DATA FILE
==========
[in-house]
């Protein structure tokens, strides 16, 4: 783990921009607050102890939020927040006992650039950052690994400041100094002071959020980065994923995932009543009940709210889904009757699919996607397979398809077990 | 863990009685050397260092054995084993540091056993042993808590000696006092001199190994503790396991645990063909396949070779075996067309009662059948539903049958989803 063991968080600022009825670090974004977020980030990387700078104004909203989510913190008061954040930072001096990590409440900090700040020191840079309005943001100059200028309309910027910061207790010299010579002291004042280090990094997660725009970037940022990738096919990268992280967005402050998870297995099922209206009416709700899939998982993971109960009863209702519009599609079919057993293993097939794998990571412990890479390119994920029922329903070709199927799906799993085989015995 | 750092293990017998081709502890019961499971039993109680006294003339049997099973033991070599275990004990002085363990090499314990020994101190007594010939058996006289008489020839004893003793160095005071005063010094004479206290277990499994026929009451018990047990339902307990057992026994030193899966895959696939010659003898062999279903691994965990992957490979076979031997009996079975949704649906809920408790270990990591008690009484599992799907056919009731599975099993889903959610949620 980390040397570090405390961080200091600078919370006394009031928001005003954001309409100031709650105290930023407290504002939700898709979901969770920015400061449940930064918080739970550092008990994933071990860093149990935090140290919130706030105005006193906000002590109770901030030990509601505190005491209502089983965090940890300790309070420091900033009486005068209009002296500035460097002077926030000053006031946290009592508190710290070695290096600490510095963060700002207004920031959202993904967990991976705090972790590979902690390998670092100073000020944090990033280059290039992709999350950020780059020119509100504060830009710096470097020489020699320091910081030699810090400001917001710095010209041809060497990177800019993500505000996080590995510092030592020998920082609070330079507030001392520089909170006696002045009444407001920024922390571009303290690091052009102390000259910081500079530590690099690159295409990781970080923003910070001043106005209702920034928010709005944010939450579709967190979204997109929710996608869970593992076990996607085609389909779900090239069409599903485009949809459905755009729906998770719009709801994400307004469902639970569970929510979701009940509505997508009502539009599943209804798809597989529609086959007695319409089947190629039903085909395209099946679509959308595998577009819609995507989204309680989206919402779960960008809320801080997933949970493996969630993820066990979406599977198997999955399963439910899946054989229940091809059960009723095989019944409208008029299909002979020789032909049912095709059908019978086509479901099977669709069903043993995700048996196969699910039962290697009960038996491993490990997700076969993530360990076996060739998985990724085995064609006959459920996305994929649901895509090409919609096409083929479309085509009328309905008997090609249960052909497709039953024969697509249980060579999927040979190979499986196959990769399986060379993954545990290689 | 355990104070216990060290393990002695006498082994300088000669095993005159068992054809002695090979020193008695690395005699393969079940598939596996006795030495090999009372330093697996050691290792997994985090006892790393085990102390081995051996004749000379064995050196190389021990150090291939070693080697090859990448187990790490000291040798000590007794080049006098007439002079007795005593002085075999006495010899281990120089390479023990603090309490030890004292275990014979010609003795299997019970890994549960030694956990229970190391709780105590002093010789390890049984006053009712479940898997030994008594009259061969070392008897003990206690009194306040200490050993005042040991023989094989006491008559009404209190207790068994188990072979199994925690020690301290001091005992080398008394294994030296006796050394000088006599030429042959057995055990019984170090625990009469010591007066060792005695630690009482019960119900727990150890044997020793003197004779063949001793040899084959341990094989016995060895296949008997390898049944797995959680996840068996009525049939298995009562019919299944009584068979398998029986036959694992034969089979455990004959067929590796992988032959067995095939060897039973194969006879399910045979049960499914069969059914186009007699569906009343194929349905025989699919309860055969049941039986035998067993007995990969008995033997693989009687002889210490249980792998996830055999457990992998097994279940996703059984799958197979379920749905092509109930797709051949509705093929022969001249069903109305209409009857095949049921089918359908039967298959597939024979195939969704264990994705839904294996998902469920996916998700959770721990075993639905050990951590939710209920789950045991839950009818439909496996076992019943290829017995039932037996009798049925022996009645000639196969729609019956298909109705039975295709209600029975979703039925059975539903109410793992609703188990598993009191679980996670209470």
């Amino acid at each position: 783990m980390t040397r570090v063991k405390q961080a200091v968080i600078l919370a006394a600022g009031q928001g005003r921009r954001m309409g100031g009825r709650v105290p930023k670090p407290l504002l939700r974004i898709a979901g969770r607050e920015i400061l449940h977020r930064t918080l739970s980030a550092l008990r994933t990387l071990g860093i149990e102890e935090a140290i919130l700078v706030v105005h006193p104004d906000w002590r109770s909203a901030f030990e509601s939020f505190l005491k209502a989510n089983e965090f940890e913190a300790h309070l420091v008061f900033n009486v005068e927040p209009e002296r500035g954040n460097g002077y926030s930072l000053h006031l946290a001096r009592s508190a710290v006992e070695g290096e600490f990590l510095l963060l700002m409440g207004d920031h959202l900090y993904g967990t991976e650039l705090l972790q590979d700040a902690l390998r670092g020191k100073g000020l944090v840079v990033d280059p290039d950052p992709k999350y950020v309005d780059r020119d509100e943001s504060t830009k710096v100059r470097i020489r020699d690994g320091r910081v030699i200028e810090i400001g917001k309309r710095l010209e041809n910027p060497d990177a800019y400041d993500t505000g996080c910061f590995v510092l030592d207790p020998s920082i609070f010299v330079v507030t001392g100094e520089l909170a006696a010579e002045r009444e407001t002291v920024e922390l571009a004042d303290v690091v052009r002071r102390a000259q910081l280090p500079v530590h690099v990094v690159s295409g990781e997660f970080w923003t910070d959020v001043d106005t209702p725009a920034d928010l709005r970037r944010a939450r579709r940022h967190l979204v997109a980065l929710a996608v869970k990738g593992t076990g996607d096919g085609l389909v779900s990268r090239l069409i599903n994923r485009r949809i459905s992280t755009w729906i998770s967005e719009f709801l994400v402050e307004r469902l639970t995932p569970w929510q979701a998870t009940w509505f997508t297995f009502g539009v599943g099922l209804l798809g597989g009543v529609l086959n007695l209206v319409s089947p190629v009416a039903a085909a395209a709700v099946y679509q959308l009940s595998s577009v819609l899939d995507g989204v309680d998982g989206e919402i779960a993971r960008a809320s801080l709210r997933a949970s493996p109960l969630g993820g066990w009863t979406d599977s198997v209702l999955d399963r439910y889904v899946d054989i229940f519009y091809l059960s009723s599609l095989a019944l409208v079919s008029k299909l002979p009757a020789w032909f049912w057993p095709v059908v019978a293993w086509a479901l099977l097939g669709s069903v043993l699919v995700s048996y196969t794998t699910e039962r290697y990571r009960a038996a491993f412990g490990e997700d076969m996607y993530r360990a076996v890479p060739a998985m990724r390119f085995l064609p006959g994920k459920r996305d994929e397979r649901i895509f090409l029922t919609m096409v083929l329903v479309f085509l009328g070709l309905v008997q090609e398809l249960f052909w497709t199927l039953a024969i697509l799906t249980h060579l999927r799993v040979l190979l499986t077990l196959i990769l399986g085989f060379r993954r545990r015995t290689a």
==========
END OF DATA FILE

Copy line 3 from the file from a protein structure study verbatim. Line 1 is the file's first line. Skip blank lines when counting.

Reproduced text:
């Amino acid at each position: 783990m980390t040397r570090v063991k405390q961080a200091v968080i600078l919370a006394a600022g009031q928001g005003r921009r954001m309409g100031g009825r709650v105290p930023k670090p407290l504002l939700r974004i898709a979901g969770r607050e920015i400061l449940h977020r930064t918080l739970s980030a550092l008990r994933t990387l071990g860093i149990e102890e935090a140290i919130l700078v706030v105005h006193p104004d906000w002590r109770s909203a901030f030990e509601s939020f505190l005491k209502a989510n089983e965090f940890e913190a300790h309070l420091v008061f900033n009486v005068e927040p209009e002296r500035g954040n460097g002077y926030s930072l000053h006031l946290a001096r009592s508190a710290v006992e070695g290096e600490f990590l510095l963060l700002m409440g207004d920031h959202l900090y993904g967990t991976e650039l705090l972790q590979d700040a902690l390998r670092g020191k100073g000020l944090v840079v990033d280059p290039d950052p992709k999350y950020v309005d780059r020119d509100e943001s504060t830009k710096v100059r470097i020489r020699d690994g320091r910081v030699i200028e810090i400001g917001k309309r710095l010209e041809n910027p060497d990177a800019y400041d993500t505000g996080c910061f590995v510092l030592d207790p020998s920082i609070f010299v330079v507030t001392g100094e520089l909170a006696a010579e002045r009444e407001t002291v920024e922390l571009a004042d303290v690091v052009r002071r102390a000259q910081l280090p500079v530590h690099v990094v690159s295409g990781e997660f970080w923003t910070d959020v001043d106005t209702p725009a920034d928010l709005r970037r944010a939450r579709r940022h967190l979204v997109a980065l929710a996608v869970k990738g593992t076990g996607d096919g085609l389909v779900s990268r090239l069409i599903n994923r485009r949809i459905s992280t755009w729906i998770s967005e719009f709801l994400v402050e307004r469902l639970t995932p569970w929510q979701a998870t009940w509505f997508t297995f009502g539009v599943g099922l209804l798809g597989g009543v529609l086959n007695l209206v319409s089947p190629v009416a039903a085909a395209a709700v099946y679509q959308l009940s595998s577009v819609l899939d995507g989204v309680d998982g989206e919402i779960a993971r960008a809320s801080l709210r997933a949970s493996p109960l969630g993820g066990w009863t979406d599977s198997v209702l999955d399963r439910y889904v899946d054989i229940f519009y091809l059960s009723s599609l095989a019944l409208v079919s008029k299909l002979p009757a020789w032909f049912w057993p095709v059908v019978a293993w086509a479901l099977l097939g669709s069903v043993l699919v995700s048996y196969t794998t699910e039962r290697y990571r009960a038996a491993f412990g490990e997700d076969m996607y993530r360990a076996v890479p060739a998985m990724r390119f085995l064609p006959g994920k459920r996305d994929e397979r649901i895509f090409l029922t919609m096409v083929l329903v479309f085509l009328g070709l309905v008997q090609e398809l249960f052909w497709t199927l039953a024969i697509l799906t249980h060579l999927r799993v040979l190979l499986t077990l196959i990769l399986g085989f060379r993954r545990r015995t290689a």